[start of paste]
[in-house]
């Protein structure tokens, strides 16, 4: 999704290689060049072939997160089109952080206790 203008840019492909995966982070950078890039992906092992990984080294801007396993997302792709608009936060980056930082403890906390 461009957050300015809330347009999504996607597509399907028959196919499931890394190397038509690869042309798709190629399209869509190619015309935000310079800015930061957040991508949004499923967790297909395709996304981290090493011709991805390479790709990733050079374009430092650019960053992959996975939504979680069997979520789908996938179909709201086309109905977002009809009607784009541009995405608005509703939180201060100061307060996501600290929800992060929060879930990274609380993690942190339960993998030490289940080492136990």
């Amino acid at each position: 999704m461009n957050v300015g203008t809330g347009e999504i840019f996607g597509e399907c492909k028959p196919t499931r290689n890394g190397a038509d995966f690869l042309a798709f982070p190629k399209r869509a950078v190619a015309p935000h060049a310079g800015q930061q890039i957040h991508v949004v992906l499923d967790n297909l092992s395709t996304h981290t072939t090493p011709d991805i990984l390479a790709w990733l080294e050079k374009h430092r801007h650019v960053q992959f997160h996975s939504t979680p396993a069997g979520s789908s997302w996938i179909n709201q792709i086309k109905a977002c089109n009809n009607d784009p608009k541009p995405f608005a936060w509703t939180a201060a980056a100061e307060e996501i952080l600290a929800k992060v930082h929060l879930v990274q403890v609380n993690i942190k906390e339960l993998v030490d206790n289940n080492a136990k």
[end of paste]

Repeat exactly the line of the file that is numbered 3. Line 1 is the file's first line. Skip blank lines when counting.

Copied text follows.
């Amino acid at each position: 999704m461009n957050v300015g203008t809330g347009e999504i840019f996607g597509e399907c492909k028959p196919t499931r290689n890394g190397a038509d995966f690869l042309a798709f982070p190629k399209r869509a950078v190619a015309p935000h060049a310079g800015q930061q890039i957040h991508v949004v992906l499923d967790n297909l092992s395709t996304h981290t072939t090493p011709d991805i990984l390479a790709w990733l080294e050079k374009h430092r801007h650019v960053q992959f997160h996975s939504t979680p396993a069997g979520s789908s997302w996938i179909n709201q792709i086309k109905a977002c089109n009809n009607d784009p608009k541009p995405f608005a936060w509703t939180a201060a980056a100061e307060e996501i952080l600290a929800k992060v930082h929060l879930v990274q403890v609380n993690i942190k906390e339960l993998v030490d206790n289940n080492a136990k």